Multiple guidelines suggest PCC may be considered, but there are no definitive recommendations regarding its use.[57–60] Turpie et al. (2012) and Spahn recommend 25–50 IU/kg, while Baumann Kreuziger et al. (2014) suggest 50 IU/kg of PCC. As described above, there is no consistent or significant evidence showing that PCC clinically reverses bleeding in real-world patients who are taking anti-Factor Xa anticoagulants. With the introduction of specific antidotes it is unlikely that PCC will remain a first-line reversal agent. Dosing of PCC and FEIBA for Factor Xa inhibitor reversal are listed in Table 6.
Specific Antidotes: Andexanet alfa, now officially known by the new generic name "coagulation factor Xa (recombinant), inactivated-zhzo," and by the trade name Andexxa, is a specific factor Xa reversal agent. It was approved by the FDA in May 2018 and became commercially available in the first quarter of 2019. Andexanet alfa (we have chosen to use the more familiar and easier generic name) is a recombinant, modified factor Xa-like protein that acts as a "decoy molecule." It binds factor Xa inhibitors with high affinity, yet owing to the designed lack of a membrane-binding carboxyglutamic acid (GLA) domain, it is functionally inactive and cannot participate in coagulation.[61,62]
The initial, healthy volunteer studies of this drug (Annexa-A and Annexa-R) showed rapid reduction of anti-factor Xa activity and restoration of thrombin generation in a total of 100 study subjects compared to 44 patients in the control groups. These patients were all anticoagulated with either rivaroxaban or apixaban and then given either a bolus only of andexanet or a bolus plus infusion. There were no thrombotic events or serious adverse events reported. Minor side effects occurred in 13 patients and were limited to dysgeusia (n = 2), feeling hot (n = 4), flushing (n = 6), and uncomplicated urticaria (n = 1).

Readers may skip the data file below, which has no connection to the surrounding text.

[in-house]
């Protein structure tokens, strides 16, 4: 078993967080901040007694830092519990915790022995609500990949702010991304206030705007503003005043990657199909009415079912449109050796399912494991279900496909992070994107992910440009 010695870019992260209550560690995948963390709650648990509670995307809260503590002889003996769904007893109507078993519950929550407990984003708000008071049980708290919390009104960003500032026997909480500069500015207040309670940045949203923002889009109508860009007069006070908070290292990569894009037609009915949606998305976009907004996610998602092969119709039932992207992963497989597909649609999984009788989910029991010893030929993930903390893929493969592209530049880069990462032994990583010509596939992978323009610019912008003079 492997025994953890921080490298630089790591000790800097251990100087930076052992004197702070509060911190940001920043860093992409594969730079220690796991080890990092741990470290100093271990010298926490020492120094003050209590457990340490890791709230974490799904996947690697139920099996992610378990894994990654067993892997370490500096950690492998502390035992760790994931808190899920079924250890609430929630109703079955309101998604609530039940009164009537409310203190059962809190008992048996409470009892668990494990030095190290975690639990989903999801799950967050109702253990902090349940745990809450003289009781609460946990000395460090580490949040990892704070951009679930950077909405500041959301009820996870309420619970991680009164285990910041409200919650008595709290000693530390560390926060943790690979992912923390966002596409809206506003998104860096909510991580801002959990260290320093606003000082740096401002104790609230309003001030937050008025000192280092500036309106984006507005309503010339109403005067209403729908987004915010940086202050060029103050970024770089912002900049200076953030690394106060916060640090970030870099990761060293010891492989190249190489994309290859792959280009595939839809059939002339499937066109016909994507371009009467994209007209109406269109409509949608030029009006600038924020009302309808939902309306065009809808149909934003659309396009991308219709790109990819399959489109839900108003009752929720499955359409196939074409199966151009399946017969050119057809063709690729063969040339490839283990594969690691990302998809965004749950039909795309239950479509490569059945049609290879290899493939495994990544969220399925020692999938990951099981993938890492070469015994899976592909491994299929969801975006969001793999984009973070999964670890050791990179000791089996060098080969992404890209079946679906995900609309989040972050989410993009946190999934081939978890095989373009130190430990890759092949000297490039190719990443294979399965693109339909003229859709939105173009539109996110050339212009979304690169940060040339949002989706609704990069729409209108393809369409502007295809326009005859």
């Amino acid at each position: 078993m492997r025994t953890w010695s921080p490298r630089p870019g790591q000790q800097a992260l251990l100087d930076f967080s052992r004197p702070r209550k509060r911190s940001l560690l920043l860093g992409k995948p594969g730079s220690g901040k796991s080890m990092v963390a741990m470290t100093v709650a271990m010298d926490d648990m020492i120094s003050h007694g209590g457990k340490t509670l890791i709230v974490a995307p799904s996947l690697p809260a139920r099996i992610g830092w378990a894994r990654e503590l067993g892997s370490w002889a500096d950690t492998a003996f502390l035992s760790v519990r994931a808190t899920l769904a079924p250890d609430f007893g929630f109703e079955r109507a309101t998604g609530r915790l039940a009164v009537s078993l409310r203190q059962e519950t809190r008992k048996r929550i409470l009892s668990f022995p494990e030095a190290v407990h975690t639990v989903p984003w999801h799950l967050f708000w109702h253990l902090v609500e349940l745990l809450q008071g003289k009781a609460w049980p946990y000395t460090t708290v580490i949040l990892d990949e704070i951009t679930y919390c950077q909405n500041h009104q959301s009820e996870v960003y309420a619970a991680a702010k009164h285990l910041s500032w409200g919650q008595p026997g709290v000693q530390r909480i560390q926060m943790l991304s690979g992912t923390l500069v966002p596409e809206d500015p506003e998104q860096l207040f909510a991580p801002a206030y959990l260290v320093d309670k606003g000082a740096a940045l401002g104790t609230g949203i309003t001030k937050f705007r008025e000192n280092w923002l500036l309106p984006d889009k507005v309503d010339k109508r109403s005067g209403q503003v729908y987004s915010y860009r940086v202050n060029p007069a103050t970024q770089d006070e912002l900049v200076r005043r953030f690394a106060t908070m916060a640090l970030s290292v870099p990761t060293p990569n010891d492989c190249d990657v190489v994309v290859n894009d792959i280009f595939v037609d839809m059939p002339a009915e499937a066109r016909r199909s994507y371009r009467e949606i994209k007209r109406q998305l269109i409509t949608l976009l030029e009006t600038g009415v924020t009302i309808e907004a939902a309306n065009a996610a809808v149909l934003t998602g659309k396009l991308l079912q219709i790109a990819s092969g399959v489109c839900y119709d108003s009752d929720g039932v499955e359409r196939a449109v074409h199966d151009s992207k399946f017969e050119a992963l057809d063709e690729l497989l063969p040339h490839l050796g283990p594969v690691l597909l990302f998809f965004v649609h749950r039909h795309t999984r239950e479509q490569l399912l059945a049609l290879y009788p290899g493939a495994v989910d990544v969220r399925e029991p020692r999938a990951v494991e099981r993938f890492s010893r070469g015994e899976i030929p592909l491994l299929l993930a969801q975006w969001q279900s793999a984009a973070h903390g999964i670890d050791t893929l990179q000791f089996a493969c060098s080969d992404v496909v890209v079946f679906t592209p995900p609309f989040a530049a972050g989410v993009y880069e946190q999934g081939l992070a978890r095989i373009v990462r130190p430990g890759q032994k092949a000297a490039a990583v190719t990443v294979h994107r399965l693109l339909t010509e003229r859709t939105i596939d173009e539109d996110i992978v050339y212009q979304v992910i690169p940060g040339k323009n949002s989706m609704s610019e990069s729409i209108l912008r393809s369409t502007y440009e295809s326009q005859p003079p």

The phase 3b-4 study (ANNEXA-4) was published in February 2019. This manufacturer-sponsored study evaluated patients taking factor Xa inhibitors presenting with acute life-threatening or uncontrolled bleeding to assess reduction in anti-Xa activity as well as hemostasis and safety. The study, which included 352 patients with primarily intracranial (64%) or GI (26%) bleeding, showed that andexanet alfa rapidly reduced anti-Xa activity with effective hemostasis as judged by an independent committee using predetermined criteria adapted from those used in efficacy studies of 4-factor PCCs (Table 7). Safety was evaluated in all 352 patients while efficacy was evaluated in 254 patients.
Following administration of the andexanet alfa bolus, the median anti-Xa activity decreased by 92% among patients treated with rivaroxaban (n=100) and apixaban (n=134). This decrease was maintained during the two-hour infusion. Thrombin generation was restored to baseline in 100% of the patients. Hemostasis was evaluated at 12 hours and adjudicated as excellent or good in 82% of patients overall. Specifically, 85% of the GI bleeds and 80% of the intracranial hemorrhages had good or excellent hemostasis. This was well after termination of the two-hour infusion and during the time when the anticoagulant effects were beginning to return as measured by a rise in anti-Xa activity. As the process of forming clots is rapid, it is postulated that a stable clot was formed during the time of infusion when anticoagulation was reversed and this accounted for the hemostatic efficacy despite the short, two-hour duration of infusion. In no cases was the infusion continued for longer than two hours. Optimal dosing using a longer infusion is unclear and not addressed in ANNEXA-4. Further studies will be needed to see if the high cost of the drug can be offset by additional benefits to the patient. See Table 8 for cost of various reversal agents.